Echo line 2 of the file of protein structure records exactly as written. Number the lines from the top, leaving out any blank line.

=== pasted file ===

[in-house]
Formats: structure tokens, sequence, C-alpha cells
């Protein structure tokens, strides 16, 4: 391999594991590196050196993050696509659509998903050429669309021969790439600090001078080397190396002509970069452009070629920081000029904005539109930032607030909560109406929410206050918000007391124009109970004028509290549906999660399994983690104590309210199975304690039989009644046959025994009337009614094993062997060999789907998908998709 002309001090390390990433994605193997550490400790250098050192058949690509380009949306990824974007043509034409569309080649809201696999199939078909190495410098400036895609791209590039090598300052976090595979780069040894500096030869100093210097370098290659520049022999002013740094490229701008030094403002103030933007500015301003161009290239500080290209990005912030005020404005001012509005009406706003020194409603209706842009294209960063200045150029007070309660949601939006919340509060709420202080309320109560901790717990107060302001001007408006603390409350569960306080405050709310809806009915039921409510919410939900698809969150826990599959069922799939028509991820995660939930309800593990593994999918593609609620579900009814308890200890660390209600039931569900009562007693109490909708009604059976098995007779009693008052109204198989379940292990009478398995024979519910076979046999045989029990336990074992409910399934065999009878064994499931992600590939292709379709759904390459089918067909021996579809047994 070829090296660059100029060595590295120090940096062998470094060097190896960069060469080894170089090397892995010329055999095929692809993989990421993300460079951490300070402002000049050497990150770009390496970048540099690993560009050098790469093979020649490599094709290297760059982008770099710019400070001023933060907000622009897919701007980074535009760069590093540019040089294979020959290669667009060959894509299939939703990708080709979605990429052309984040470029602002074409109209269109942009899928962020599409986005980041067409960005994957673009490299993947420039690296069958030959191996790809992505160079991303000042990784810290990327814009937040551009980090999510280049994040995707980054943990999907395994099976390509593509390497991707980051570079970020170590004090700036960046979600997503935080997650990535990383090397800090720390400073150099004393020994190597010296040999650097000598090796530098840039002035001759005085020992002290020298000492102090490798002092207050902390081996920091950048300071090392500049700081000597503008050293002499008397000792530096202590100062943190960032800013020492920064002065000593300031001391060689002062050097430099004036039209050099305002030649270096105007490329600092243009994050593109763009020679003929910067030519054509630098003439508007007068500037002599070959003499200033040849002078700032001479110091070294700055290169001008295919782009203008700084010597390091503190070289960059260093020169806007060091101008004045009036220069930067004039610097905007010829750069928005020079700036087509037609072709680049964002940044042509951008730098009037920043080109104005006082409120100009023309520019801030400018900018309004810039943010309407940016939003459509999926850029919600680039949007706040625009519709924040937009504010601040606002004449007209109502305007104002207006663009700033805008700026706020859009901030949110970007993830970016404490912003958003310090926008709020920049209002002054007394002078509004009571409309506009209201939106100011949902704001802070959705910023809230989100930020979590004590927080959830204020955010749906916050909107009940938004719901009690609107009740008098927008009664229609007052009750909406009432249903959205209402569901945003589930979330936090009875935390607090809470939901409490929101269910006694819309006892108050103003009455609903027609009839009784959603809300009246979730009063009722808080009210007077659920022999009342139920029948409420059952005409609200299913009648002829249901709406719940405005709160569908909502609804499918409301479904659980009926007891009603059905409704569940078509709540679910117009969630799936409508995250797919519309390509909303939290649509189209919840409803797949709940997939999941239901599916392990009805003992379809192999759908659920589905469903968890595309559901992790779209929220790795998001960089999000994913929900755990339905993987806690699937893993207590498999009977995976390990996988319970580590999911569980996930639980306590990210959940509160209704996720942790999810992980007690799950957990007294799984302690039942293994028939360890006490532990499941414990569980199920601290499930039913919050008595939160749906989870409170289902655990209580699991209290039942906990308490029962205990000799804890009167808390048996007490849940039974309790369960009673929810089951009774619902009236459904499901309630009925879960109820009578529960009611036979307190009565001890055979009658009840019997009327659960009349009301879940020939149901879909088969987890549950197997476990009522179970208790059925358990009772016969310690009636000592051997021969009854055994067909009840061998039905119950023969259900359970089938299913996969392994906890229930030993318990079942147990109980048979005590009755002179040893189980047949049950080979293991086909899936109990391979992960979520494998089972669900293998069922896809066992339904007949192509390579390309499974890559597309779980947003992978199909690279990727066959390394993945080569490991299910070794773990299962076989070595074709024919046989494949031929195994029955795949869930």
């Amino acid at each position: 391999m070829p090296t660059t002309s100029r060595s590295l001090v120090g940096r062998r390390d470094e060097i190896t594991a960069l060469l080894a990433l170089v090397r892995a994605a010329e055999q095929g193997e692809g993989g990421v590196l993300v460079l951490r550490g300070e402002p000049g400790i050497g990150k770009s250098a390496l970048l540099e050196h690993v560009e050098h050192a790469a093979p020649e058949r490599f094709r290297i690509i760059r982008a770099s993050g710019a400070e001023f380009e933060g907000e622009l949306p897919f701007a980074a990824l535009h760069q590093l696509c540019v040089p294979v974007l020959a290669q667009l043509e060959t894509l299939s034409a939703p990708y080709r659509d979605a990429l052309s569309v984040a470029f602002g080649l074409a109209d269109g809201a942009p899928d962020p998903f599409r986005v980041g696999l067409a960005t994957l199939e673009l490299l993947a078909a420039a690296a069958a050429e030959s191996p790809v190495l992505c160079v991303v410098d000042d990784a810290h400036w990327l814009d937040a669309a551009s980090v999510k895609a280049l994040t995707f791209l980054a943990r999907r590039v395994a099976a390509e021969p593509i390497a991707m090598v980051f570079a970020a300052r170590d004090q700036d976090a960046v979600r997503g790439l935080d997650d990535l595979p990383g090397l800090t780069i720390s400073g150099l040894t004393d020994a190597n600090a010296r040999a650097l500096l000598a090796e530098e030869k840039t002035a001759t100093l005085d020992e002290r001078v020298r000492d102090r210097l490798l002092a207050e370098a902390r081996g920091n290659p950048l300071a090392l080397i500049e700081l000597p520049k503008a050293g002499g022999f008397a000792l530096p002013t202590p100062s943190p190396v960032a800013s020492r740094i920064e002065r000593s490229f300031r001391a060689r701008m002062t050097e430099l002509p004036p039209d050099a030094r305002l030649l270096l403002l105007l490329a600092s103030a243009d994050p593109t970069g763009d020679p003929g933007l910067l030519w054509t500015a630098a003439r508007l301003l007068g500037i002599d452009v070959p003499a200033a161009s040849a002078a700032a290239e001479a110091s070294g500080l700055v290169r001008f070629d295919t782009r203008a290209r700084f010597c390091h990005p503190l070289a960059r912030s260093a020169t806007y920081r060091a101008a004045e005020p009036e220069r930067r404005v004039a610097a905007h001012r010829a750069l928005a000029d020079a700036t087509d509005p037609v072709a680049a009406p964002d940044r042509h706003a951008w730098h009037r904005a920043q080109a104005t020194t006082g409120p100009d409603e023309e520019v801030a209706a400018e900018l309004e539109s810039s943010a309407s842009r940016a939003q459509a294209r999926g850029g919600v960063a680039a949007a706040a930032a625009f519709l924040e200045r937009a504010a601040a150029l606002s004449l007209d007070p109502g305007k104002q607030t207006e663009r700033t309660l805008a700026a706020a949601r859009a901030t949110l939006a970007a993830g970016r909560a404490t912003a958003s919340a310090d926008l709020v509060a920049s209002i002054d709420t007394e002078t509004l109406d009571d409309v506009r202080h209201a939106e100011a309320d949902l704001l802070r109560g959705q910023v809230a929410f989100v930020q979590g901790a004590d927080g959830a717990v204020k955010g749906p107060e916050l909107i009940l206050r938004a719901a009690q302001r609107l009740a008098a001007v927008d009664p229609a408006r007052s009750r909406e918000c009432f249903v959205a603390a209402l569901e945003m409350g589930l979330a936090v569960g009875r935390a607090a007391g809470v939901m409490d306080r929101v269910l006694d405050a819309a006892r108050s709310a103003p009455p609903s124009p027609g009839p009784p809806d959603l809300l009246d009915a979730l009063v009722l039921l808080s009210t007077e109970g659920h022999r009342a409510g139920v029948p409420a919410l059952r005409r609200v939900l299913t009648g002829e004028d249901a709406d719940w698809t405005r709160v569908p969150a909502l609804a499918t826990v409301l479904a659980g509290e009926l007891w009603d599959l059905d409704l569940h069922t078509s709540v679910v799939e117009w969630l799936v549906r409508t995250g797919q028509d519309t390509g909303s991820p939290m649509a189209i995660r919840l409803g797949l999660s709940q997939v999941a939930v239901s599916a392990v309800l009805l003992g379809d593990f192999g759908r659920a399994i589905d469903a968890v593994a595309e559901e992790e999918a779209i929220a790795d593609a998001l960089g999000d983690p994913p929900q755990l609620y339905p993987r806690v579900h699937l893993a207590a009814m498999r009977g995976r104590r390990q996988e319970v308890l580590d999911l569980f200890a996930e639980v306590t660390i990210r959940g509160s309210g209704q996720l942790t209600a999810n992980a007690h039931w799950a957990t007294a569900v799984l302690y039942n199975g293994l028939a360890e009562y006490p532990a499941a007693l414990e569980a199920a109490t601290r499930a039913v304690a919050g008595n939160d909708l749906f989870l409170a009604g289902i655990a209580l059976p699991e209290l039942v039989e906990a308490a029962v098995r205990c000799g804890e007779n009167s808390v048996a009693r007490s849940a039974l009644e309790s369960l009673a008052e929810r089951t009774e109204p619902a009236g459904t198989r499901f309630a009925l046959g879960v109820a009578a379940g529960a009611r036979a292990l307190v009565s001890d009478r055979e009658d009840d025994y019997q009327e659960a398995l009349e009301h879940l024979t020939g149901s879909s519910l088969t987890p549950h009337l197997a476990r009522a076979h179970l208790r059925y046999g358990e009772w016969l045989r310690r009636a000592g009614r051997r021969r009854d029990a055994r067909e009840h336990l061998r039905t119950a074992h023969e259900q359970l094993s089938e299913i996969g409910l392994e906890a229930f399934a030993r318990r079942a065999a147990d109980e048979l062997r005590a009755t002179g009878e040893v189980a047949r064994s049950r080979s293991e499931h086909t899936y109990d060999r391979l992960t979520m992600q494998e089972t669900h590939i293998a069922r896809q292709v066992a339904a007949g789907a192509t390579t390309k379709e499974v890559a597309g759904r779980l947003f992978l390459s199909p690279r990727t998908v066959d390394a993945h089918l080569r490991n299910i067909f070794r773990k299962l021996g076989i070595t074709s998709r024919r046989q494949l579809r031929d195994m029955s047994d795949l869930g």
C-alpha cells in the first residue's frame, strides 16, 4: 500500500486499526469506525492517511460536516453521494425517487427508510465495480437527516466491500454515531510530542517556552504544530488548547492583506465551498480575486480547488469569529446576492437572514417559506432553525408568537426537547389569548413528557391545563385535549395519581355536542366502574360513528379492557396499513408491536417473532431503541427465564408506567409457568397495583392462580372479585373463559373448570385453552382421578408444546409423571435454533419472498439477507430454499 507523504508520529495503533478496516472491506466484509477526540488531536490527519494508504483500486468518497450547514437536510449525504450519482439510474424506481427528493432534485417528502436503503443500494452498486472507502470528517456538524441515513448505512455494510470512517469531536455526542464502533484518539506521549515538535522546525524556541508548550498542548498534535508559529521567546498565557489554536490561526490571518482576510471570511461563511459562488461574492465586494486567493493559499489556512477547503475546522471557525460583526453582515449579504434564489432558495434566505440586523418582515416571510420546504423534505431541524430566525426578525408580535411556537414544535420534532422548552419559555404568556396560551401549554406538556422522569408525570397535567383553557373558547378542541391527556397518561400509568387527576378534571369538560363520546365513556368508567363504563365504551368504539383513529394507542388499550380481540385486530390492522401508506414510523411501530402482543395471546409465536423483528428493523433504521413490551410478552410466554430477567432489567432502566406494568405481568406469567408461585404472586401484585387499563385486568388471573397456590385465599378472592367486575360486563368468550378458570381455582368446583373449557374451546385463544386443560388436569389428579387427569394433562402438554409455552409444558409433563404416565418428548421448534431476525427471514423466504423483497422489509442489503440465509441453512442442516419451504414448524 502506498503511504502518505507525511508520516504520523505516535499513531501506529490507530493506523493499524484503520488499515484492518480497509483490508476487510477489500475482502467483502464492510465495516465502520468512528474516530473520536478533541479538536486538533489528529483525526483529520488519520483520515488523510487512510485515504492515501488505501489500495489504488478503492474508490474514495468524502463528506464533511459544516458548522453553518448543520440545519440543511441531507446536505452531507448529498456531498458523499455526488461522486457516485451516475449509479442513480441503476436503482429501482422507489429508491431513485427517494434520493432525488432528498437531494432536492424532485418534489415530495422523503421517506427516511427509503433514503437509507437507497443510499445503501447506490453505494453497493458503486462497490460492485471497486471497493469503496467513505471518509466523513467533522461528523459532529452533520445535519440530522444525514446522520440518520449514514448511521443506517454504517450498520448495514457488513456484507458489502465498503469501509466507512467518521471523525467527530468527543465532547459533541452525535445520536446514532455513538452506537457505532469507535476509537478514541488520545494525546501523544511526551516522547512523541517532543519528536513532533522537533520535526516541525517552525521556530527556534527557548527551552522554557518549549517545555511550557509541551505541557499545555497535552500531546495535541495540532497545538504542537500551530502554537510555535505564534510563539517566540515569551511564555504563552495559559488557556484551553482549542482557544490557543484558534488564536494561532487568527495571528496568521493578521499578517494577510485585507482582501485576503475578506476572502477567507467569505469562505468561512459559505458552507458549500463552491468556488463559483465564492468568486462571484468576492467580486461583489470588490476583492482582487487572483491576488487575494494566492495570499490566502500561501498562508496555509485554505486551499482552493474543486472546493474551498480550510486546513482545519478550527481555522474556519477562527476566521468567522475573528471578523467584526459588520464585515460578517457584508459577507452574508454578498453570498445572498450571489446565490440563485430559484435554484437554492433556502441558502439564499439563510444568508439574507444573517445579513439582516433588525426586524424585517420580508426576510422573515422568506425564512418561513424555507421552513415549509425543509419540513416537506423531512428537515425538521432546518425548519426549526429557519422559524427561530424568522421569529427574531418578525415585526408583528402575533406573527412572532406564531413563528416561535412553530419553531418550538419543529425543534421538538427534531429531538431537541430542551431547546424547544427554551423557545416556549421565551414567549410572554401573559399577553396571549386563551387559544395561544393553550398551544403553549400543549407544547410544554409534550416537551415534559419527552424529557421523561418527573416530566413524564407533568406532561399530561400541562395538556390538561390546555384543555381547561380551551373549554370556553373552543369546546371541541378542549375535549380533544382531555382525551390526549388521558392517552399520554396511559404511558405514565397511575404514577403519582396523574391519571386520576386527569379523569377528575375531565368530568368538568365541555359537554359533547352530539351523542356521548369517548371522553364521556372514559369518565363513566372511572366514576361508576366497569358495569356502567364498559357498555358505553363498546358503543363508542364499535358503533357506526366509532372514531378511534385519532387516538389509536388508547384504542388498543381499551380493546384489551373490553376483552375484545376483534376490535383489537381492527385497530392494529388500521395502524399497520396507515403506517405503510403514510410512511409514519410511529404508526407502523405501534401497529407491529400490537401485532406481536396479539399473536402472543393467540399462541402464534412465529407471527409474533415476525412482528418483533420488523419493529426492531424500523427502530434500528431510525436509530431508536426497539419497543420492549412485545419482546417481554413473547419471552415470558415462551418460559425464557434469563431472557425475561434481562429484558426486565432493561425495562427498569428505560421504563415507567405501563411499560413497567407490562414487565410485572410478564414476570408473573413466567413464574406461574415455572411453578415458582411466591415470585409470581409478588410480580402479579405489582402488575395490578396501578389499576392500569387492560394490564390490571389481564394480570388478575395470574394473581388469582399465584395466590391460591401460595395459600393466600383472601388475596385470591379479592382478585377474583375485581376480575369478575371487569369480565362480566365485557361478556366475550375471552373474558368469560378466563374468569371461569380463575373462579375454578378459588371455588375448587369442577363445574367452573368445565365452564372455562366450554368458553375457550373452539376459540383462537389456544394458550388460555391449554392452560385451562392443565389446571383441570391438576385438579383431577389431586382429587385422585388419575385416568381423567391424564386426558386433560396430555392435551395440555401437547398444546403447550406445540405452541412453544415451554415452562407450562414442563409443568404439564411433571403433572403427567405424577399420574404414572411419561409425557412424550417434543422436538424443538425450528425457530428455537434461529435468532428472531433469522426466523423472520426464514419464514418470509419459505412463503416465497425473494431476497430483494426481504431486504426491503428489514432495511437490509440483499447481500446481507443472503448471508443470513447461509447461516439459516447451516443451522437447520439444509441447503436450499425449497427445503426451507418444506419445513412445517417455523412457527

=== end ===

Formats: structure tokens, sequence, C-alpha cells